If building a home with your shipping container, let your insurance carrier know it is an ISBU or Intermodal Steel Building Unit. Likely, the outstanding fire and safety ratings will impress insurance companies and code officials.
It can certainly still be a struggle to get the proper permits and insurance for unconventional homes, but the industries are slowly catching up. In hurricane-prone areas like Florida or coastal South Carolina, container houses offer tremendous sustainability and strength, and insurance companies know it.
10. Transporting a container
Transportation costs will primarily depend on how far you have to move your container. Your seller might offer free or discounted shipping within a specific radius. If not, you can pay for shipping or save money by renting a truck with a tilting bed or trailer and picking it up yourself.
Living near a port will make shipping costs lower and logistics much easier, but there are containers scattered throughout the country, so there are usually options for purchasing a container no matter where you live.
Before having a container shipped to your location, you’ll also want to consider exactly where you want it placed so you won’t have to move it again, if possible. This could mean having your foundation ready ahead of time so your shipper can plop the container down in place and you can get right to work on it.
And think about the necessary equipment you’ll need to handle whatever your project entails once you have your own container on site.
Buying a container: common questions
Following are answers to some of the more common questions we see from readers when considering a container purchase.
How much does a shipping container cost?
How much you’ll invest in a shipping container depends on several factors, including the size, location, quantity, and quality of the container(s) you choose. The shipping container industry continuously changes depending on economic factors and current demand.
Generally, you can expect to spend between $1200 and $5000 for a used container. One-trip containers are at the higher end of that cost, and a new shipping container will be even higher.
If you are on a budget, avoid any place that sells prefab containers with roll-up doors or that are made to be contractor trailers used on work sites. These cost more, and you will probably need to change whatever layout they have to fit your needs.
What is the lifespan of a container?
We cover this a bit in our shipping container homes article, but generally, you can expect a container to last for around 25 years, depending on how well you maintain it. While containers are incredibly durable, they do require a bit of upkeep and maintenance if you want them to last as long as possible.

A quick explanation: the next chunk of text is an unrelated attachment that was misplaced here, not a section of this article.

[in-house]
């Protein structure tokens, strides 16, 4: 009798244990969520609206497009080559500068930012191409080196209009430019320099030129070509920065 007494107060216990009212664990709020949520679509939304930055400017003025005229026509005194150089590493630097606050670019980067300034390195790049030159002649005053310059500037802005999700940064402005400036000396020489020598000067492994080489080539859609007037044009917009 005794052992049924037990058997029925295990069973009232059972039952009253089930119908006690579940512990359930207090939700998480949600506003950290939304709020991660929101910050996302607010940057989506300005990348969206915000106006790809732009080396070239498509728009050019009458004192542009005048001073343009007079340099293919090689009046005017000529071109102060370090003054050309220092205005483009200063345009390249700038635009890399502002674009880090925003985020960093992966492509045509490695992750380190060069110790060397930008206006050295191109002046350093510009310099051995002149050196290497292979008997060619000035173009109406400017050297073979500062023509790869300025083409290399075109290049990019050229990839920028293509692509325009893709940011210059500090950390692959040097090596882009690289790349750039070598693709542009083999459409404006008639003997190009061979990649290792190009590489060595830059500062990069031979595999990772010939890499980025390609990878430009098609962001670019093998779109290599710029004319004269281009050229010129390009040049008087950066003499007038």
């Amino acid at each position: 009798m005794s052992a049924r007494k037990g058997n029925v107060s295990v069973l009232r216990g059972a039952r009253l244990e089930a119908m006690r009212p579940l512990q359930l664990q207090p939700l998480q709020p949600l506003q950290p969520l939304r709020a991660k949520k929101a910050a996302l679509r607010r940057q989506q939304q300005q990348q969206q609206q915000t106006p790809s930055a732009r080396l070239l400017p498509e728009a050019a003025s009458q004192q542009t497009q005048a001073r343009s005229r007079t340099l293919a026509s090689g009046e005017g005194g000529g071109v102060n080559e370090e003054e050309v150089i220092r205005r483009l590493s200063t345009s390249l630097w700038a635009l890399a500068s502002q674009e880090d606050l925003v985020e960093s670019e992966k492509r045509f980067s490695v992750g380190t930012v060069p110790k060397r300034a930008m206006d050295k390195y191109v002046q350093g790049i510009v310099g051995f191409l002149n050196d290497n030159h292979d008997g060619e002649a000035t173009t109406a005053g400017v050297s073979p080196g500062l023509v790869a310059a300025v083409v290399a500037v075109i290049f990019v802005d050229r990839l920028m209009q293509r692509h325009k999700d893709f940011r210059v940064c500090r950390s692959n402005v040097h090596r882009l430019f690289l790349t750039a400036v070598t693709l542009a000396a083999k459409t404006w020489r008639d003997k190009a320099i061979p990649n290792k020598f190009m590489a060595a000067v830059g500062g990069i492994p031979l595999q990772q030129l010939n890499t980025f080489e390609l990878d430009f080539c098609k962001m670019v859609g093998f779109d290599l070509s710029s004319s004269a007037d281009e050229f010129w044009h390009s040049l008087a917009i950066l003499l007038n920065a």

The most important thing you can do to make a container last for many years is to keep it away from chronic exposure to water. This can be pretty easily achieved with exterior paint, proper drainage, and other simple water mitigation measures. This brings us to the next question…
Are shipping containers waterproof?
Yes, most standard cargo containers are considered watertight. This means they are designed to keep water out, even during exposure to extreme weather conditions.
Of course, like any structure, containers will eventually start to rust and decay if exposed to the elements over time, so you’ll need to make sure any container you buy has been properly maintained and that you continue that maintenance in the future.
Are shipping containers toxic to live in?
With proper modifications, shipping containers are safe to live in. As mentioned above, you should always verify what a container has been used to transport. Whenever possible, opt for containers that have not been exposed to hazardous materials and chemicals.
Even then, all containers intended for living in should be thoroughly cleaned and have windows, doors, new flooring, insulation, and interior walls added. Don’t always assume the most affordable option is the best option when looking for a container to be used as a home.
Buying used shipping containers – final thoughts
Shipping containers are a great option for DIYers looking to create unique homes and tons of other practical – if unconventional – projects. So whether you want to build a backyard studio, an Airbnb rental, or even a wine cellar, a used container could be the perfect building block for your project.
After reading this guide, hopefully you will have a better understanding of average costs, availability, and necessary considerations for buying a shipping container. Remember, it’s always a good idea to thoroughly research sellers and know what your container was previously used for. And again, and don’t be afraid to negotiate! In time, you are sure to find the right container for your needs.
Good luck and happy buying!